The bus company we travelled with is Cruz del Sur (one of the best in Peru) and on the bottom floor is the first class compartment (which we decided was worth paying the extra for) where the padded seats recline by 160 degrees. I was impressed just how comfortable their buses are, and I was able to sleep easily along the way. That is very good news as tonight we are catching an overnight bus from Nazca to Arequipa and I would like to get a good nights rest.
|The first class compartment on the bus - very comfortable|
On arriving at Paracas we were transferred to the port, where we got on a boat to go and visit the Islas Ballestas. The Islas Ballestas are a group of small islands not far from Paracas that provide an important sanctuary for many species of birds and animals including the blue-footed booby, Humboldt penguin, pelicans and sea lions amongst others. Every 8 years there is a guano (bird droppings) collection campaign on the islands, and the guano is sold as fertiliser, providing an important source of income for many people. The guide told us that the first time guano was collected from one of the islands it was said to have measured 12 metres in depth. One year however the guano collectors started too late, and some of the birds had already began nesting. Since the islands are part of a nature reserve the collectors were not allowed to disturb the birds and so had to cease their collection campaign. It was very impressive just how many birds there are on the island, and also a little scary with them flying overhead due to the constant ongoing threat of poop attacks.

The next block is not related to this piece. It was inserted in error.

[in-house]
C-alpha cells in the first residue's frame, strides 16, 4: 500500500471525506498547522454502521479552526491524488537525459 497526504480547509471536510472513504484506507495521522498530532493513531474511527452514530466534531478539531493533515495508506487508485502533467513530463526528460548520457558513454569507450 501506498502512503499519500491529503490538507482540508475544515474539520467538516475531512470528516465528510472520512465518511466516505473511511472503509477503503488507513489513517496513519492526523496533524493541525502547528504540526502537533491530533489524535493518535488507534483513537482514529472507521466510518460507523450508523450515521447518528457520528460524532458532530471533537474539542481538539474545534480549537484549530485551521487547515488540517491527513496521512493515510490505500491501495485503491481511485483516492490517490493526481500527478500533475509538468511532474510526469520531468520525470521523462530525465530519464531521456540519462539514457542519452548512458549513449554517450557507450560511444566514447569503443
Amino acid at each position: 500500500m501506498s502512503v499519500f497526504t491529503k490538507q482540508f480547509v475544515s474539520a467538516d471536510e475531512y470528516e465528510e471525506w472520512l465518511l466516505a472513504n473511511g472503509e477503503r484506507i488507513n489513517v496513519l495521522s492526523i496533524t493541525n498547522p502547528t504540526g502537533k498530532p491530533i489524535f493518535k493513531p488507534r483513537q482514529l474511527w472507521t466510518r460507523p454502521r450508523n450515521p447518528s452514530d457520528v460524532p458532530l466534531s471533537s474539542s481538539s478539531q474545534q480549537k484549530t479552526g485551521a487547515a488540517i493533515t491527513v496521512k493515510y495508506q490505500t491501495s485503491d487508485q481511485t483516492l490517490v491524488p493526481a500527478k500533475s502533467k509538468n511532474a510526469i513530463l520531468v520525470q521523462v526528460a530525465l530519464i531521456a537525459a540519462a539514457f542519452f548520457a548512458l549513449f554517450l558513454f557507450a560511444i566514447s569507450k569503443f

|Birds, birds everywhere|
|Sunbathing sea lions|
After the short visit to the islands we then went to visit the Paracas reserve. The reserve is part desert and part sea, but the largest part is the marine part. Throughout the reserve are pristine beaches and sand dunes, but the most striking beach is the playa roja or red beach, which has this reddish colour due to volcanic rock present in the area that is broken down into sand. At the end of our visit we went to the museum, which has various displays and a short video about the diversity of life that exists in the reserve, and followed the path from the museum down to the colony of pink flamingoes that feed at the edge of the sea. It was great to see that the visitors had to maintain a good distance from the flamingoes so as not to disturb them. Animals welfare should always come before tourists desires to see them in my opinion.
|The playa roja or red beach|
By the time we arrived in Nazca it was late evening and we went directly to the hotel to rest. Our overflight of the Nazca lines was booked for this morning at 8.45am, and we were advised not to eat breakfast beforehand, as a lot of people get nauseous during the flight. We followed the advice and and skipped breakfast, heading dirctly to the airport ready for the flight. The wait at the airport was around 20 minutes, and during this time Anny took the opportunity to visit the medical clinic and get some anti nausea medicine. The cost of the medicine is included in the aiport tax of 25 soles. I however chose not to take any anti nausea medicine, as I don't like taking medication when it is not absolutely necessary.